Rebecca of Sluttybrook Farm
That's what my friend Wendy wants to be called. With my husband (who wishes to be called E-I-E-I Ho), we went on a field trip to Boggy Creek Farm in East Austin. I had been eating really bad food for the last two weeks, partly due to a recent (family emergency, not leisure) trip to Seattle, and the fact that I have started nannying full-time and all that seems to be around is Spaghetti-Os and Top Ramen. Blech. I've started taking my own lunch, so this will no longer be a problem. However, I was feeling very ashamed of my non-Ethicurean eating habits. Then I remembered something Murti, my yoga instructor, said to me once: "We don't lose our center so we can feel guilty about it. We lose our center so we can embrace it when we find it again." I was very eager to find my center again, and I wanted to start by getting massive amounts of local organic produce.
To my astonishment, the farm was about five minutes away from where I used to live about three years ago. Fresh local produce right in my backyard! Ah well, I wasn't really into weighing my omnivorous options back then. In fact, I spent most of the time smoking my head off and staying up all night drinking with people I didn't know very well. Not that there's anything wrong with that -- I know there are people with that kind of lifestyle who do care about S/O/L/E food, but I wasn't one of them.
Speaking of drinking, we had some nonorganic tequila the night before, as well as an organic wine from South Africa called Live-a-Little, which was pretty good for nine bucks. We lived a lot last night. And therefore, we slept in a lot. Also therefore, we missed out on the sweet corn at Boggy Creek Farm, which holds its market on site on Wednesdays and Saturdays from 9am to 2pm. In fact, the whole stand looked pretty picked over. I did buy some fresh basil, a red onion, some potatoes, summer squash, acorn squash, garlic, a jalapeno pepper, and some fresh sorrel. I've never tried sorrel before, so I was sort of standing there looking at it quizzically. A woman standing next to me, who may have worked there but was more likely a regular, said, "Here," and she tore off a little piece for me to try. It was kind of like kale but a lot tangier. I don't know yet how I'm going to use it, but I bought some. I also bought some chevre which comes from Pure Luck Farms in Dripping Springs (about 25 miles west of Austin).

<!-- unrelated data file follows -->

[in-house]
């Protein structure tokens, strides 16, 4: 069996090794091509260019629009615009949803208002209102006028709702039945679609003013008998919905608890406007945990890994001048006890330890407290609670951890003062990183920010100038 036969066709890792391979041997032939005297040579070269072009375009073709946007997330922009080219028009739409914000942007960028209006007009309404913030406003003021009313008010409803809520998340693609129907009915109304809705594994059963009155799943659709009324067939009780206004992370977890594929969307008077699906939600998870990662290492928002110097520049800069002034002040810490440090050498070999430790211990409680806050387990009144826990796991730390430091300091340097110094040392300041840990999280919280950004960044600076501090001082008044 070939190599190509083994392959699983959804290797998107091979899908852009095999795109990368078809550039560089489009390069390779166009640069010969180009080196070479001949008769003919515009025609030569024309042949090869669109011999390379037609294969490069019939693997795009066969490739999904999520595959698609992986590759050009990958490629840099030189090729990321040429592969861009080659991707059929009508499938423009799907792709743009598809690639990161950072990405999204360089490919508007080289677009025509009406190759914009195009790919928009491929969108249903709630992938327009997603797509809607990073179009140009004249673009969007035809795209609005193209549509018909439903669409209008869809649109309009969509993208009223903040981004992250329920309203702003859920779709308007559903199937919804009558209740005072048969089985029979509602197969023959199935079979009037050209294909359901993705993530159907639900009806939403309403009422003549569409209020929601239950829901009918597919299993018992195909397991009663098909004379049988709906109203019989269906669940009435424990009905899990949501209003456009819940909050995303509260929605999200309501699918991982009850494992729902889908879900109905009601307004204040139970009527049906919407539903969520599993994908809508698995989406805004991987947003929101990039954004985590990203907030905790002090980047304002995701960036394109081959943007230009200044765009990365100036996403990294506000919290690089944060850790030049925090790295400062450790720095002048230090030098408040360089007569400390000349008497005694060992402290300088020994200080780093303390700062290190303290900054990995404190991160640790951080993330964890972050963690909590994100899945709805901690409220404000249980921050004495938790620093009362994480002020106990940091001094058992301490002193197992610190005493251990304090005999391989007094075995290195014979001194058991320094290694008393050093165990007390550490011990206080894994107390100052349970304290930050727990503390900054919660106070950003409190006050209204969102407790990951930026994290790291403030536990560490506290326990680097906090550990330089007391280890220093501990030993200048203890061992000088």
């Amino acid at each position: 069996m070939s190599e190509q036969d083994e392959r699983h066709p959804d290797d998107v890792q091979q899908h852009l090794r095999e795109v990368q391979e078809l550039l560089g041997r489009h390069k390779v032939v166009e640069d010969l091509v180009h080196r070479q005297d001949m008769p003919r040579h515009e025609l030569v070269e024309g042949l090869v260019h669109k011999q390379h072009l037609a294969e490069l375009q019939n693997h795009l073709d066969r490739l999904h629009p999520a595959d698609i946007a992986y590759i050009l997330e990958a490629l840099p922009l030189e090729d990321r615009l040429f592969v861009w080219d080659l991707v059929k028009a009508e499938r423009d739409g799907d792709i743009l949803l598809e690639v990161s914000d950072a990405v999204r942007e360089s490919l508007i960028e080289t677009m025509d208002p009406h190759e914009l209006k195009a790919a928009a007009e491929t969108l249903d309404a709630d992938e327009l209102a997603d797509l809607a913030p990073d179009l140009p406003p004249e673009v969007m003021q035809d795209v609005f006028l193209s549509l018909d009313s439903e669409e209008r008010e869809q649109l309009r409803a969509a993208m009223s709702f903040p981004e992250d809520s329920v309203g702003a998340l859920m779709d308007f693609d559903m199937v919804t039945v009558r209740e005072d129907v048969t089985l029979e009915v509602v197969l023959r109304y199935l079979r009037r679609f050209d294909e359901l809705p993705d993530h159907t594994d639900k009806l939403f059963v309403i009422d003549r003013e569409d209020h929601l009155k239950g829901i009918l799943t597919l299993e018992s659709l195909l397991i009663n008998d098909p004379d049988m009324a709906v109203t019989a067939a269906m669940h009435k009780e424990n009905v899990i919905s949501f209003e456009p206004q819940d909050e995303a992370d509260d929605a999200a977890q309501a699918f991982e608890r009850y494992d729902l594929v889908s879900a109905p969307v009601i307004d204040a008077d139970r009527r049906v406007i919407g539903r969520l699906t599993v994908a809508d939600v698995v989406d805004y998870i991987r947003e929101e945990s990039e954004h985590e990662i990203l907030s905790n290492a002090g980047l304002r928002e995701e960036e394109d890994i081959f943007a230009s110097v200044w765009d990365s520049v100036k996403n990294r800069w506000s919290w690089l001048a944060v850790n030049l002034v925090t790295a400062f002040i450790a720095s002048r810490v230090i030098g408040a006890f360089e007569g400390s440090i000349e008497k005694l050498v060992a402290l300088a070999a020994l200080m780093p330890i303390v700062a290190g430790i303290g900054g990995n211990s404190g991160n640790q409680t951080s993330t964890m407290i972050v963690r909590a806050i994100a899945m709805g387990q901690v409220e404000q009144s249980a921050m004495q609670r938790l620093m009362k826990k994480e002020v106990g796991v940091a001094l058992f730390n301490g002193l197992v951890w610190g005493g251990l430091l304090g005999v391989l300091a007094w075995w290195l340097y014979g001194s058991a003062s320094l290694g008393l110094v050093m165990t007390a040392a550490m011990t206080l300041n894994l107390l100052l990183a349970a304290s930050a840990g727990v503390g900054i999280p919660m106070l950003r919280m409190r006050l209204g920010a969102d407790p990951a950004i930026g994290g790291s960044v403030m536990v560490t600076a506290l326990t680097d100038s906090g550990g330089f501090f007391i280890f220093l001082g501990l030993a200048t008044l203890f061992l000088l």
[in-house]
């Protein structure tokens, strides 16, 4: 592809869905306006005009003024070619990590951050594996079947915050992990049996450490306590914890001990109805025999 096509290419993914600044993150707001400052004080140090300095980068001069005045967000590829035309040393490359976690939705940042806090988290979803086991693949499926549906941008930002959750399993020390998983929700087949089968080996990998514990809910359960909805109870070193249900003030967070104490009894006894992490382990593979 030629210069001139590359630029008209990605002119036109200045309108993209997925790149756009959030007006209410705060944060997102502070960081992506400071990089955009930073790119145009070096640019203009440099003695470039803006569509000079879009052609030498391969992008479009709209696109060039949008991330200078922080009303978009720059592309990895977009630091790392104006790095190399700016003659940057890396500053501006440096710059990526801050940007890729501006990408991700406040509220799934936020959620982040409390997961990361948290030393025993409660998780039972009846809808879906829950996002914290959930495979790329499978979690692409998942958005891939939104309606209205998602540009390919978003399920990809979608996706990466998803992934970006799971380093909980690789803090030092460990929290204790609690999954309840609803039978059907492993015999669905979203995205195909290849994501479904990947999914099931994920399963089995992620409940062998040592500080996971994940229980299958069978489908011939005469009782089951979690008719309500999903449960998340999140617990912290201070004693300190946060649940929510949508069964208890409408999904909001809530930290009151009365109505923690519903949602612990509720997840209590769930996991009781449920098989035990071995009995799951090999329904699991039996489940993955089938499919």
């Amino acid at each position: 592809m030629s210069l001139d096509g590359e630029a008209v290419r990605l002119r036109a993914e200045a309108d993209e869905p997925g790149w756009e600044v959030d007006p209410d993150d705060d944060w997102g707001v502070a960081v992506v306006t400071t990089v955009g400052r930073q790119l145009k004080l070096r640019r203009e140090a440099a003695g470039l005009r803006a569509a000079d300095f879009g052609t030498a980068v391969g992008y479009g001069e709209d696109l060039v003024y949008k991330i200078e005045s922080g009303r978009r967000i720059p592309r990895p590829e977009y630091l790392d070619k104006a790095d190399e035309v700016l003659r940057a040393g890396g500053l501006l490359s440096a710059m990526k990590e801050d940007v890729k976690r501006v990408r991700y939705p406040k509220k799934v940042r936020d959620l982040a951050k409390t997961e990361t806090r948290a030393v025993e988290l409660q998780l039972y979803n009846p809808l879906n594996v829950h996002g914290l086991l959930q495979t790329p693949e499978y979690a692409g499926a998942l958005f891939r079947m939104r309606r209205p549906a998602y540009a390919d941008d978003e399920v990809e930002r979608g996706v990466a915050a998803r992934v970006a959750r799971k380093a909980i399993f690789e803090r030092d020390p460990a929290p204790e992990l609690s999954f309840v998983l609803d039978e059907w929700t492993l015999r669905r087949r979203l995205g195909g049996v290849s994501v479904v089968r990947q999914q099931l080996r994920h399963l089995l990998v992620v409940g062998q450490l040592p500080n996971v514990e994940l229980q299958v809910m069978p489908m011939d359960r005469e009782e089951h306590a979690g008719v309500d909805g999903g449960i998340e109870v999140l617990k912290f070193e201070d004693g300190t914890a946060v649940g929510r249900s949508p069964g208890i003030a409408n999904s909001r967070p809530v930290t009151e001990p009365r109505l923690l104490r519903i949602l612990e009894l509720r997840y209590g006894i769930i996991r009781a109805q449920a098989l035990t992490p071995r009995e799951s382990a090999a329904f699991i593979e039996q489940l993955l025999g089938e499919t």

Rebecca, E. Ho and I wandered around the farm. E. Ho accepted photojournaling duty, while I mainly stuck around asking questions of two of the women working the stand: Carol Ann and Karen. They told me that all of the produce is 100% USDA certified organic. All of the produce there comes from their two farms, this location and their Milam County farm located 75 miles northeast of Austin (that still counts as local!). They also sell from other farms, the aforementioned Pure Luck Farms which sells goat cheese and pasteurized goat milk, and Wateroak Farms, which sells ice cream made from goat milk. Wateroak Farms is located in Bryan, Texas, about 104 miles southeast of Austin. I wondered briefly if that still was considered local. When I saw the array of flavors which included Root Beer Float, Java Jolt, and Double Chocolate, I thought not even the staunchest of locavores would begrudge me a little taste over a trifling four miles. We sampled the above flavors and found them to be delicious and extra creamy, with the possible exception of Double Chocolate, which turned out to be kind of airy and unsatisfying. Although it wasn't tossed out or anything drastic like that.
The chicken coops were pretty depressing-looking, especially if you've been to farms such as Food You Can Trust, run by Kevin Roberts. Karen claimed that the chickens have a good run, and that they are pastured, but that they are covered because there is a hawk around right now. Hmm. This did not feel quite right to this Ethicurean, and I will continue purchasing my eggs and chickens from Farmer Kevin.
My purchases totalled twenty-five smackers (not including the ice cream, which was purchased by that slut Rebecca), which did seem a bit steep, but I looked forward to cooking them nonetheless. Tonight I am cooking my last of Farmer Kevin's chickens in the crockpot. I plan on roasting the acorn squash and steaming some organic broccoli, maybe throwing some sorrel in somewhere. I will let you know if it is deelish or not. Tomorrow I will be visiting with Farmer Kevin in order to procure more chicken (my husband says we can only eat the Javas now because they are so amazingly yummy) and some eggs. Mike of Sluttybrook Farms, Rebecca's husband, has totally been sold on Farmer Kevin's eggs so I will be getting five dozen of them when I go there. Since I've gone all Food Reborn I just feel compelled to spread it like gospel. But I'm very appealing and reasonable about it. I let them come to me, and I also cook for them. See? No strings. I'm just excited is all.
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